“How do we interact in a secular world, where we often feel between a rock and the hard place?” asked Stephen, one of our regular readers.
Stephen cited two areas of concern. The Christian’s attitude toward the sin of homosexuality and the problem of abortion. Yesterday, we discussed the importance of applying the command to “love your neighbor” as it relates to those engaged in sinful lifestyles. Today, we want to address to the issue of abortion.
Our reader says that “Socially moderate Christians believe that abortion should be safe, legal, and “extremely rare” — where a key way to achieve this is public sex education and availability of contraception (especially to people in poverty). Of course, socially conservative Christians go ballistic over this approach. Scandinavian countries which do this have a fraction of the abortion rate that exists in the U.S.”
What most conservatives are opposed to, is not sex education itself, but the nature of the education! We have discarded time-honored moral beliefs and replaced them with the modern mantra that says “practice safe sex.” The problem today is not too little information about sex, but too much information! Kids are bombarded with sexual messages from movies, music, and the internet. The people idolized today are too often fornicators, adulterers and homosexuals! Then we wonder why classes on “safe sex” are not working!
Over 55 million children have been slaughtered on Satan’s altar of selfishness, convenience, and promiscuity. And all under the liberal guise of “a woman’s right to choose.” I heard one woman on TV recently boast, “It’s my body!” Really? The Bible teaches that your body and soul belong to God who created them. For Christians there is the realization that we’ve been bought by the blood of Jesus and should respect the body that belongs to Him.
While the Bible never directly speaks of abortion, it does identify that conceived within the mother as a child. Twenty-six times the Bible uses the expression “with child” to refer to pregnant women. The term fetus is never used. Luke, the physician, records that Elisabeth, the mother of John the Immerser, conceived a son (1:35). In verse 41 the doctor wrote “the baby leaped in her womb.” The baby! Not the fetus! It is the same Greek word that Luke uses to describe Jesus after he was born (2:12, 16). God views the unborn baby and the newborn baby in the same way. Both are living human beings.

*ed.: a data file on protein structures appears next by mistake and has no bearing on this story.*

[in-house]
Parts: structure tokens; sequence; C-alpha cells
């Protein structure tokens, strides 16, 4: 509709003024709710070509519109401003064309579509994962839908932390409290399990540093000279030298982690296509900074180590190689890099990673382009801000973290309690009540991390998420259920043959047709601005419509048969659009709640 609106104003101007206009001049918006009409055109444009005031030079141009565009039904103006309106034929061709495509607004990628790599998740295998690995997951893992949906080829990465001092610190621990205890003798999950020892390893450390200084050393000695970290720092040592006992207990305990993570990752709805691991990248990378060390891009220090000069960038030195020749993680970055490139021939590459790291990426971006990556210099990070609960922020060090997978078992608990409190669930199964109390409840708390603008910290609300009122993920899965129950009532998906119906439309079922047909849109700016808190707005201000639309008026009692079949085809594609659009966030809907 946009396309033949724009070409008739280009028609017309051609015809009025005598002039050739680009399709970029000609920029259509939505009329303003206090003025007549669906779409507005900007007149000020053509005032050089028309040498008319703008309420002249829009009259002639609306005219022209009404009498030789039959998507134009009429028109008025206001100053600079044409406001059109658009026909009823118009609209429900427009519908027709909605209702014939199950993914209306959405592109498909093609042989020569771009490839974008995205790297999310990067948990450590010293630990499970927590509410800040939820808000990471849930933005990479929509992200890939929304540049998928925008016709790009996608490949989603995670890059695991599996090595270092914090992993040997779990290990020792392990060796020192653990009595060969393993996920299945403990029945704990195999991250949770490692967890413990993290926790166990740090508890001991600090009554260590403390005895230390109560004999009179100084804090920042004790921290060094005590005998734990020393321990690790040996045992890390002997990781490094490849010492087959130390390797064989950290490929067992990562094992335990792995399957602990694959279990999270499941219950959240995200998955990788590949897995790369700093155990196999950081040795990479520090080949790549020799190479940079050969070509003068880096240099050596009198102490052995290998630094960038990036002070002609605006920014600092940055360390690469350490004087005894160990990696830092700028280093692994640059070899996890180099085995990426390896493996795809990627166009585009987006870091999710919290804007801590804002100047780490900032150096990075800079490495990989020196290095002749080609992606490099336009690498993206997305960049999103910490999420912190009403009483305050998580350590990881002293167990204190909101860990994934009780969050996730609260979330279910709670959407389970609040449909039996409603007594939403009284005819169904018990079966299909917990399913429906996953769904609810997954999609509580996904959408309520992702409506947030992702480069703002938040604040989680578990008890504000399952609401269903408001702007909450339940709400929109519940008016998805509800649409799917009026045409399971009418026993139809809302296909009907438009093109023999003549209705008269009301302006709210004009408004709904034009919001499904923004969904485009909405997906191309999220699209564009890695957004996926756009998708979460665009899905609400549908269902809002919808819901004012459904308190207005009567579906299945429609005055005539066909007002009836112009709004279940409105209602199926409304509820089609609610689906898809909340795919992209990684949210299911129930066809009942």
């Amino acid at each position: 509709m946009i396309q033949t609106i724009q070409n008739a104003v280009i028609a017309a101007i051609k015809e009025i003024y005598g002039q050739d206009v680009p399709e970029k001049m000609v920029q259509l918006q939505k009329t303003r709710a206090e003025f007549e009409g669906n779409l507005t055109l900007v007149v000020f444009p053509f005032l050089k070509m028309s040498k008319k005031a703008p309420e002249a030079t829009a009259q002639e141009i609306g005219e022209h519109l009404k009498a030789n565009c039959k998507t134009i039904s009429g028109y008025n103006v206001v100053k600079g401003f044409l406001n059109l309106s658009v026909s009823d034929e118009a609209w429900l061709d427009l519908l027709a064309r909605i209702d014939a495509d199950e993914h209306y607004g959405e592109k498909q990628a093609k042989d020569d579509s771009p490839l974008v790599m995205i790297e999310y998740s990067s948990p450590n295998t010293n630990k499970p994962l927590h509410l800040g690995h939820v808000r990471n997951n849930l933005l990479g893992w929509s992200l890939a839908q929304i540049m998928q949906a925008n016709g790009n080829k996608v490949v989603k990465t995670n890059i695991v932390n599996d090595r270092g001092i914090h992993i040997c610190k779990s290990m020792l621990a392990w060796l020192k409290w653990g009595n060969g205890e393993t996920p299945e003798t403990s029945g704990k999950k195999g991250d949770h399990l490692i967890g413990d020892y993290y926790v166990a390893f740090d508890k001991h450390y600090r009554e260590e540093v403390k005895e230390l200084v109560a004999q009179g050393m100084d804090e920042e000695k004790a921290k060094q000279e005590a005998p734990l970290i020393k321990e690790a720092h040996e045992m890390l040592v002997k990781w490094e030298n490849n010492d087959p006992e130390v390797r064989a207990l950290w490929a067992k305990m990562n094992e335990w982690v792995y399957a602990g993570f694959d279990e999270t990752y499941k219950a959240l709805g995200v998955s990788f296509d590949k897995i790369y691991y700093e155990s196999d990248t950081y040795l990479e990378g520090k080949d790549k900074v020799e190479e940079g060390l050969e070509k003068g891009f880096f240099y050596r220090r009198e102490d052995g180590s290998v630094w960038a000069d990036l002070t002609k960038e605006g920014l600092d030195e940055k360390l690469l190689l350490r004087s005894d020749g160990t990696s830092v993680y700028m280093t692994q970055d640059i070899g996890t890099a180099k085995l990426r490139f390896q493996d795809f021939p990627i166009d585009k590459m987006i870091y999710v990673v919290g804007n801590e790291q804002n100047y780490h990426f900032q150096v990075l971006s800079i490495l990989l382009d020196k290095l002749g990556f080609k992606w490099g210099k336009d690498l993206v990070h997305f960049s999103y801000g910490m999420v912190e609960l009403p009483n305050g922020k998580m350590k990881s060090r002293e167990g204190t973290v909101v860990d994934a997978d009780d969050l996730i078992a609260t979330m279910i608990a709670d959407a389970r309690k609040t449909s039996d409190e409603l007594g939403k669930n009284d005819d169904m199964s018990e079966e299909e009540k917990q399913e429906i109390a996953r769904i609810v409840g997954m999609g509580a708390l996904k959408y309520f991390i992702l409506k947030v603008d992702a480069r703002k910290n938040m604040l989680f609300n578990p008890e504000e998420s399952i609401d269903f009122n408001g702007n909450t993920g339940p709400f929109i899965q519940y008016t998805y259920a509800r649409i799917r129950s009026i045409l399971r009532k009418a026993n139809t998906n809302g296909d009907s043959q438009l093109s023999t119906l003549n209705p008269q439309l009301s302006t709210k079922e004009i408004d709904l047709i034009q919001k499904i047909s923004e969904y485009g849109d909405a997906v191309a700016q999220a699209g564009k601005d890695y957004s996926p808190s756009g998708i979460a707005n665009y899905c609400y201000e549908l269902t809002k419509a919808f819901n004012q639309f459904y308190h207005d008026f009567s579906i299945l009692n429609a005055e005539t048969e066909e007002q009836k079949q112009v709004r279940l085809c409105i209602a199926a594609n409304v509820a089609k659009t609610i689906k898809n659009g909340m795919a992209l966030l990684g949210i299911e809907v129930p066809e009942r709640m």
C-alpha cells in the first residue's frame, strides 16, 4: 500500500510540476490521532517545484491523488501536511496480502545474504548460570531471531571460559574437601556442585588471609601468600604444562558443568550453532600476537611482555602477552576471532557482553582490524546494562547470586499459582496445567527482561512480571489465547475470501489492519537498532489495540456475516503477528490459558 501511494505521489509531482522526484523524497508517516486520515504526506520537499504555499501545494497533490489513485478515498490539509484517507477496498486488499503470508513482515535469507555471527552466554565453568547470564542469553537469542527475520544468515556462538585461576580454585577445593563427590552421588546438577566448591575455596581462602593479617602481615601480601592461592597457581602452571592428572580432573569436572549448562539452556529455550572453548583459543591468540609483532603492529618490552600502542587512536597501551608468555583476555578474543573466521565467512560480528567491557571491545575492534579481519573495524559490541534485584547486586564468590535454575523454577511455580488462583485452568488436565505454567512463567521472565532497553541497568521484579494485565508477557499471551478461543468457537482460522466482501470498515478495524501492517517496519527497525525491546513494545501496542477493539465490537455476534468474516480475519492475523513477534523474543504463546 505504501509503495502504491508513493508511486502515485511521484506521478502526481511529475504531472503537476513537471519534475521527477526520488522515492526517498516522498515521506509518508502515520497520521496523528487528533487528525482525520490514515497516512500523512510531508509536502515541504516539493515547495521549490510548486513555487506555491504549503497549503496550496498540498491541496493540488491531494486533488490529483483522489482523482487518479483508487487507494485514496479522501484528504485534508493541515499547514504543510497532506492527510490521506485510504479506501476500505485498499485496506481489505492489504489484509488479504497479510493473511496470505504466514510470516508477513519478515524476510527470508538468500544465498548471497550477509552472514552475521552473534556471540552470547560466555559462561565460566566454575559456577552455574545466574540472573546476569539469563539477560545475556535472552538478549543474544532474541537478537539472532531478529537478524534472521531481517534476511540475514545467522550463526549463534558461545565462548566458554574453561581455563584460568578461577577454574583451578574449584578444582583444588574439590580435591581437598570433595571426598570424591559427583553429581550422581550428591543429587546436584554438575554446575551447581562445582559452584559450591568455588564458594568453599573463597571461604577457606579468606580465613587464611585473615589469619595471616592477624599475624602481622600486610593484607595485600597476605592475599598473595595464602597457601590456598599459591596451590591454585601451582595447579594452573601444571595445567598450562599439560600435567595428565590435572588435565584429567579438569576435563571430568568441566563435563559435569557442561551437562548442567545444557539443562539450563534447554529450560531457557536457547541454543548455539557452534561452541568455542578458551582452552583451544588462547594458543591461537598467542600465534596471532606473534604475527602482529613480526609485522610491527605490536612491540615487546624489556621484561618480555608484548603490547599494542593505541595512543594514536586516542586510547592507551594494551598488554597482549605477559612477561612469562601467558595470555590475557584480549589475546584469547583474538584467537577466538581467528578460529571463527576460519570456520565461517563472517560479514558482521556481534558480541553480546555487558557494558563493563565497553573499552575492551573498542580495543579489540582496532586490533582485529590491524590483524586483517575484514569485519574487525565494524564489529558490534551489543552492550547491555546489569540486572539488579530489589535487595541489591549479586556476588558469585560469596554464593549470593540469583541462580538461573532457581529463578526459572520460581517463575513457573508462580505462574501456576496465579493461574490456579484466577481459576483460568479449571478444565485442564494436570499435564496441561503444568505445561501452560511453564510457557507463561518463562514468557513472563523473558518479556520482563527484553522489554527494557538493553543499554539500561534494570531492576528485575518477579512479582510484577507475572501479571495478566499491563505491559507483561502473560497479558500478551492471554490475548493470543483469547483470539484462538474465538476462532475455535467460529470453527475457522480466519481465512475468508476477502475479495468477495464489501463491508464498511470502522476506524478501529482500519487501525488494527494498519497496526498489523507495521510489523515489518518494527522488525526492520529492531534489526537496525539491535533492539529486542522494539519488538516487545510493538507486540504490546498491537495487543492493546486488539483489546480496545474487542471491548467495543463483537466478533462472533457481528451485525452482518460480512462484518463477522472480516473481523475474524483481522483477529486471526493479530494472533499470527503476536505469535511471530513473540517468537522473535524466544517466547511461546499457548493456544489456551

Stephen shared with me an article stating the shocking and sad situation in Detroit where abortion rate has reached a staggering 31% of all pregnancies. The writer says, Decreased funding for family planning and contraceptive funding in Michigan is seen as a contributing factor: The budget fell from $5 million to $700,000 in the past seven years, leaving 80,000 people without free family-planning aid.”
Would it be insensitive of me to suggest that greater contributing factors are single women having sex outside of marriage? Plus lust. Pride. And Carnality.
I agree with Stephen. It seem like we’re “between a rock and a hard place.” Socially. Culturally. And Politically.
Yet for the Christian “living between two worlds,” we know our only real hope is the restoration of a Bible-based morality. Politicians are not the answer. And enacted laws do little to sway the hearts of people. God calls us to humble ourselves in repentance. And prayer.
Calvin Coolidge, was right when he said, “We do not need more material development, we need more spiritual development. We do not need more intellectual power, we need more moral power. We do not need more knowledge, we need more character. We do not need more government, we need more culture. We do not need more law, we need more religion. We do not need more of the things that are seen, we need more of the things that are unseen.”
But instead of wringing our hands and “cursing the darkness,” we can “light candles.” I may not be able to change things in the White House, the State House, or the Court House, but I can serve God in my house!
I may not be able to change Detroit, but I can do something about my heart. My home. My community. I can be involved in my children’s activities. Their school. And know their friends. I can serve in my church. And exert my influence for good in the workplace.
I can support worthy pro-life groups. Provide godly counsel. Donate to clinics helping pregnant women. Adopt children. Respect life.
I can’t do everything. But I can do something.
Oh, and the “rock and the hard place”? God says, “Have faith. Hold on. There’s a better world awaiting!”
–Ken Weliever, The Preacherman